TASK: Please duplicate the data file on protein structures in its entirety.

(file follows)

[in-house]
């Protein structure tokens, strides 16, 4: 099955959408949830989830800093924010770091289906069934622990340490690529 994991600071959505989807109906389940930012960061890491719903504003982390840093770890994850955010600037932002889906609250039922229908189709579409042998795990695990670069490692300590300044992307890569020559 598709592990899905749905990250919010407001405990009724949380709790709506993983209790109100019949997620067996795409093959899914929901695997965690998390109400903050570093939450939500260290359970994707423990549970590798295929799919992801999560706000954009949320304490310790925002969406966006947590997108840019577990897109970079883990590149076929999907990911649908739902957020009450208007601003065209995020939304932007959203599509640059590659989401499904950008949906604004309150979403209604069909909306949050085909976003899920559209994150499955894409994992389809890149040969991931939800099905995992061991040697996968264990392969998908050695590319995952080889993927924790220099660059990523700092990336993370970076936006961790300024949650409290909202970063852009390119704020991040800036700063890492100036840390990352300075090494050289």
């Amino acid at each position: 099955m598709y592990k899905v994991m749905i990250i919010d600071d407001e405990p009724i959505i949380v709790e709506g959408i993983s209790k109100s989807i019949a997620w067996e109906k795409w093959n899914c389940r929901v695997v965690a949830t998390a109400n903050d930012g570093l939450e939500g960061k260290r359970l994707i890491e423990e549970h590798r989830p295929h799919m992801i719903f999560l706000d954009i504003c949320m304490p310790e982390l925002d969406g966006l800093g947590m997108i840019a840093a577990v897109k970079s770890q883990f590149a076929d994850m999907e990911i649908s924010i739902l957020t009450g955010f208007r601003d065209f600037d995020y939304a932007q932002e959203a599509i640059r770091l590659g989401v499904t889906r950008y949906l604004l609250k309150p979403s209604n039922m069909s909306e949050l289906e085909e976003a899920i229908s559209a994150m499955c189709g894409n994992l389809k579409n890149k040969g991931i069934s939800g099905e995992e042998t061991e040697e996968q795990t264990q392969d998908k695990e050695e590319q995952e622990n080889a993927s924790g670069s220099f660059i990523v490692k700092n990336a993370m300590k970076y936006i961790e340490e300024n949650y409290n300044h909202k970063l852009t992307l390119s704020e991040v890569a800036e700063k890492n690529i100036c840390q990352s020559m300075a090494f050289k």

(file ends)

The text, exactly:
[in-house]
């Protein structure tokens, strides 16, 4: 099955959408949830989830800093924010770091289906069934622990340490690529 994991600071959505989807109906389940930012960061890491719903504003982390840093770890994850955010600037932002889906609250039922229908189709579409042998795990695990670069490692300590300044992307890569020559 598709592990899905749905990250919010407001405990009724949380709790709506993983209790109100019949997620067996795409093959899914929901695997965690998390109400903050570093939450939500260290359970994707423990549970590798295929799919992801999560706000954009949320304490310790925002969406966006947590997108840019577990897109970079883990590149076929999907990911649908739902957020009450208007601003065209995020939304932007959203599509640059590659989401499904950008949906604004309150979403209604069909909306949050085909976003899920559209994150499955894409994992389809890149040969991931939800099905995992061991040697996968264990392969998908050695590319995952080889993927924790220099660059990523700092990336993370970076936006961790300024949650409290909202970063852009390119704020991040800036700063890492100036840390990352300075090494050289």
């Amino acid at each position: 099955m598709y592990k899905v994991m749905i990250i919010d600071d407001e405990p009724i959505i949380v709790e709506g959408i993983s209790k109100s989807i019949a997620w067996e109906k795409w093959n899914c389940r929901v695997v965690a949830t998390a109400n903050d930012g570093l939450e939500g960061k260290r359970l994707i890491e423990e549970h590798r989830p295929h799919m992801i719903f999560l706000d954009i504003c949320m304490p310790e982390l925002d969406g966006l800093g947590m997108i840019a840093a577990v897109k970079s770890q883990f590149a076929d994850m999907e990911i649908s924010i739902l957020t009450g955010f208007r601003d065209f600037d995020y939304a932007q932002e959203a599509i640059r770091l590659g989401v499904t889906r950008y949906l604004l609250k309150p979403s209604n039922m069909s909306e949050l289906e085909e976003a899920i229908s559209a994150m499955c189709g894409n994992l389809k579409n890149k040969g991931i069934s939800g099905e995992e042998t061991e040697e996968q795990t264990q392969d998908k695990e050695e590319q995952e622990n080889a993927s924790g670069s220099f660059i990523v490692k700092n990336a993370m300590k970076y936006i961790e340490e300024n949650y409290n300044h909202k970063l852009t992307l390119s704020e991040v890569a800036e700063k890492n690529i100036c840390q990352s020559m300075a090494f050289k």